Bruce Chatwin’s book has much to offer readers of multiple disciplines…the historian, the travel reader, readers of literature and those who simply enjoy the personal anecdotes of memoirs and autobiographies.
One of the reasons why Chatwin’s book can have such a broad interest is his writing style. Chatwin’s writing is highly personable and readily engaging. It captivates and holds the reader’s interest, while conveying various facts and truths. The style is never preachy, yet he masterfully conveys a sense of biting satirical wit through some of his observations, especially in regard to potential methods of exploitation against the Aboriginal people. Yet, his own depiction of the Aborigines does not shy away from stark realism—a portrayal that in a way reflects the Australian landscape.
His writing is visual. He adeptly portrays his surroundings and the various characteristics and mannerisms of the people with whom he interacts, allowing the reader to obtain a complete picture within the mind’s eye. Through his rendering, the Aboriginal songlines, or dreaming tracks that represent the footpaths and journeys taken by the totemic beings of the creation myths, become vibrantly alive. The positioning of various elements—land, wind, light, water—work together to help you visualize or “read” the movement of, for example an ancestral lizard, as described in one of these dreamings. The land itself may be stark and harsh, yet it is teeming with a lifelike expression that’s full of majestic beauty and wonder.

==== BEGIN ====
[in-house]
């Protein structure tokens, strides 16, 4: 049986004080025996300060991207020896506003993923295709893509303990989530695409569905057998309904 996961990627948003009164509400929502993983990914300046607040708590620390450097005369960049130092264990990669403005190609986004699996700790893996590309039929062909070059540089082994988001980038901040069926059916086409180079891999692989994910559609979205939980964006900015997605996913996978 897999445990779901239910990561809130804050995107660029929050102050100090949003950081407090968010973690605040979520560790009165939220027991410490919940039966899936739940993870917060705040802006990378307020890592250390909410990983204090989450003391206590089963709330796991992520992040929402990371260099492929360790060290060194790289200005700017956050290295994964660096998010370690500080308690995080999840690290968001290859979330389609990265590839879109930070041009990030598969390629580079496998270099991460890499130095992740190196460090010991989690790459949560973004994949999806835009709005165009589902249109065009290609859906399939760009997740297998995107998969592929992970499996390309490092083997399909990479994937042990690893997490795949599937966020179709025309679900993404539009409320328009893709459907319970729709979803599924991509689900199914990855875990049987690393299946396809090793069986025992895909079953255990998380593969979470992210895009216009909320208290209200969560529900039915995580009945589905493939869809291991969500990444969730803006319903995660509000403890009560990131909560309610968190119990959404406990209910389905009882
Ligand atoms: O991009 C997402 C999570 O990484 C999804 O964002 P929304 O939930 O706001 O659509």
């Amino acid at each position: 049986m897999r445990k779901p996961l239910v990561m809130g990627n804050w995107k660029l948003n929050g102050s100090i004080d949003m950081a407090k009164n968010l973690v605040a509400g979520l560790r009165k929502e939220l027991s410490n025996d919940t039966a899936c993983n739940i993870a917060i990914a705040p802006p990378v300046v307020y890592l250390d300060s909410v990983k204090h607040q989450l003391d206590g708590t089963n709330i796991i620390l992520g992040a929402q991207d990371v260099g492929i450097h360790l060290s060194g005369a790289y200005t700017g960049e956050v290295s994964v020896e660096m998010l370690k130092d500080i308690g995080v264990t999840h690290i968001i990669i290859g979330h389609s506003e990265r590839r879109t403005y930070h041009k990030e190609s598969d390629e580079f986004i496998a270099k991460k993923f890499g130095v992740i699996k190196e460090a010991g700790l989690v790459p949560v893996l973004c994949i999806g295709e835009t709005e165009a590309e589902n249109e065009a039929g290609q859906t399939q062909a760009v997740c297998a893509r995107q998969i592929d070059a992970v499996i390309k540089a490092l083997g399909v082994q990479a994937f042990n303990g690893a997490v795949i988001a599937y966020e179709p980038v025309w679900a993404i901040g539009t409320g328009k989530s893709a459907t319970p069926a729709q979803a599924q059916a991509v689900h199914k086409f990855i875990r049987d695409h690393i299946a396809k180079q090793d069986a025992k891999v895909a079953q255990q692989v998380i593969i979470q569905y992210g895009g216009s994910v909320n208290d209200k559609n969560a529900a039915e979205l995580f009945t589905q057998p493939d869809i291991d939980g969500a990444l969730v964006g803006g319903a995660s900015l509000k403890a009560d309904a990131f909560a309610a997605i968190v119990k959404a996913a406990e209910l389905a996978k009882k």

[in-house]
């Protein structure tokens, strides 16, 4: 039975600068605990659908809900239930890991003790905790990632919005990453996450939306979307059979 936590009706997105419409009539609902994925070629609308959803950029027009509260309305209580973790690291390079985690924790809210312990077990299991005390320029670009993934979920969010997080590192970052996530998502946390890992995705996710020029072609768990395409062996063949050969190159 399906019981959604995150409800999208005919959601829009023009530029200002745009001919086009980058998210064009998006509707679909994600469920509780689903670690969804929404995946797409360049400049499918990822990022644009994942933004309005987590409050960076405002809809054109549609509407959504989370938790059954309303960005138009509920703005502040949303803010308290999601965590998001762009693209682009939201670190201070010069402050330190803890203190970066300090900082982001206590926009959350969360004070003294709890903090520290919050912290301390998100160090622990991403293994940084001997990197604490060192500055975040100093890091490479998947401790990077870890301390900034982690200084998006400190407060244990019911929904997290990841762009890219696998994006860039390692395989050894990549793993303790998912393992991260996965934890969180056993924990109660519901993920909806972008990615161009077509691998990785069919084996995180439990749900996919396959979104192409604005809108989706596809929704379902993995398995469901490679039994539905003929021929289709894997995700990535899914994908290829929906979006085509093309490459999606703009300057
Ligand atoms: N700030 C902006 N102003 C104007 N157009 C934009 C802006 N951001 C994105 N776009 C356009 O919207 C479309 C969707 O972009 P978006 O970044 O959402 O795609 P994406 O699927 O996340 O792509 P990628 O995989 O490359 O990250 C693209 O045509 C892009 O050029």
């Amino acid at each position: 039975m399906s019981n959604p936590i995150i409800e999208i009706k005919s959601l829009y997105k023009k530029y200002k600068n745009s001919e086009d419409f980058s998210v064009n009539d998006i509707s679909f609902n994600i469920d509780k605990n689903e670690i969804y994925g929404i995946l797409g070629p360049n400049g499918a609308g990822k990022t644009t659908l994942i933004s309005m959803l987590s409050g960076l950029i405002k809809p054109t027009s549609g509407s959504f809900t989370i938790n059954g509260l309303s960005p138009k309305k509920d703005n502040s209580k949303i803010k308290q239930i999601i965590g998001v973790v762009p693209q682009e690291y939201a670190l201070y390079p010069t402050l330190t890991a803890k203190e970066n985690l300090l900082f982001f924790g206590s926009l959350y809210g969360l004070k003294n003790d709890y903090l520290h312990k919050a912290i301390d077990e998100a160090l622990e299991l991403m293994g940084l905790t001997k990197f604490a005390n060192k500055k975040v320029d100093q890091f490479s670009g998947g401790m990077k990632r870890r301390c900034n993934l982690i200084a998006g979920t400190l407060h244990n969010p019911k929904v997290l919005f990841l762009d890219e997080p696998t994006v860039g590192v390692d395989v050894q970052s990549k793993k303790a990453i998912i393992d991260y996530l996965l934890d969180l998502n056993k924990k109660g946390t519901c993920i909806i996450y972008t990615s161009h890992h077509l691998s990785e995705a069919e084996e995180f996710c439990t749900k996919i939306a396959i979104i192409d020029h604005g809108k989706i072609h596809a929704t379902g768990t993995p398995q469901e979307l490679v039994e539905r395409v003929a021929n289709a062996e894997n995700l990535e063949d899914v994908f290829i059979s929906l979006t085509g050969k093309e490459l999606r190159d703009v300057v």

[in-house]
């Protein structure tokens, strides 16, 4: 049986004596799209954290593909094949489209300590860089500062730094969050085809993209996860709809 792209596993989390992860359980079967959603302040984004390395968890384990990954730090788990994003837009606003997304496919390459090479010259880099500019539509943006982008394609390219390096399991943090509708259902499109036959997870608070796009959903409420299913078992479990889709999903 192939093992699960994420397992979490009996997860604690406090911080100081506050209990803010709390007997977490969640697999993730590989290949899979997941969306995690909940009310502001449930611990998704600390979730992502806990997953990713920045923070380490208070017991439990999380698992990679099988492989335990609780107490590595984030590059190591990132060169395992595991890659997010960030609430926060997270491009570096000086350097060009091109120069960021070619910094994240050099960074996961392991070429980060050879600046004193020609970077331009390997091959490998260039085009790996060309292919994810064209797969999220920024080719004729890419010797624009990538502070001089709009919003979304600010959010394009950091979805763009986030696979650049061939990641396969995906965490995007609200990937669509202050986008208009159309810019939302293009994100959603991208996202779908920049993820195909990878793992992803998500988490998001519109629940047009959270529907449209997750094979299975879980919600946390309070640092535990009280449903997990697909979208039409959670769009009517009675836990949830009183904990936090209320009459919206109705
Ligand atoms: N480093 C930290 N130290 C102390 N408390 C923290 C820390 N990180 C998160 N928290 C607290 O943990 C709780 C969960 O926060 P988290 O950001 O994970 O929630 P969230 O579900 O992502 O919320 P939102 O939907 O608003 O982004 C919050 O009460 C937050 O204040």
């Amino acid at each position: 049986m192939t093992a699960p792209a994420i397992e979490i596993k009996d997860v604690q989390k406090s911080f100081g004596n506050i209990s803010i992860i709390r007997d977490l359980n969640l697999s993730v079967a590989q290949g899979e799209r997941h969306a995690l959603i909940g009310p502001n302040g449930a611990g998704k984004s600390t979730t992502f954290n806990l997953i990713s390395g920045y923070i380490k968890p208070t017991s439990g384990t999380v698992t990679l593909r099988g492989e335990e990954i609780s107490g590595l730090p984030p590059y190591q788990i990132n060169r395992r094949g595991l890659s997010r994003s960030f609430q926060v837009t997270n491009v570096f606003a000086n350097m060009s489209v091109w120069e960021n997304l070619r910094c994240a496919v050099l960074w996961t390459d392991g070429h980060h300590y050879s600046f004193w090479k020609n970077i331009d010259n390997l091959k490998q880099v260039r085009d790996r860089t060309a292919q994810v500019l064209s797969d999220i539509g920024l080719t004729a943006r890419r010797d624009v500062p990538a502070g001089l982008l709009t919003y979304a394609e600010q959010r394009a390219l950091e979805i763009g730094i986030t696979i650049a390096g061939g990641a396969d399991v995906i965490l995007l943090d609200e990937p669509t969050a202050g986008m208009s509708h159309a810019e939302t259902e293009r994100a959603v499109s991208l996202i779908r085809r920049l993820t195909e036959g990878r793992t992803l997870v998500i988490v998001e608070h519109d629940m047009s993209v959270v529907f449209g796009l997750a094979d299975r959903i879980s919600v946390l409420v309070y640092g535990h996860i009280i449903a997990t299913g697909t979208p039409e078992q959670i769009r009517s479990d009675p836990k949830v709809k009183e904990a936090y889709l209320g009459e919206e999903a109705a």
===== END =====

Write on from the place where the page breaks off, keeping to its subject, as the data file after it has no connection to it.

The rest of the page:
As Chatwin notes, these dreamings are highly personal—an essential part of the self in Aboriginal culture. Their essence becomes a study of origins and nature—a study that Chatwin readily takes to heart. The latter part of the book draws on Chatwin’s own personal experiences and past interactions that hold similarities to the aboriginal journeys he has described. Chatwin’s reflections on origin and self, and the many journeys and experiences he has faced become a personal songline that he has come to gradually cultivate over time…an illustrative story full of personal highs and lows, paired with a kind of personal struggle of self-expression evident in his prose. Yet in the end, his “songline” reflects a kind of hope in this quest for knowledge and understanding of self in relation to one’s surroundings—a hope based upon the basic fundamentals of human nature.
Copy provided by NetGalley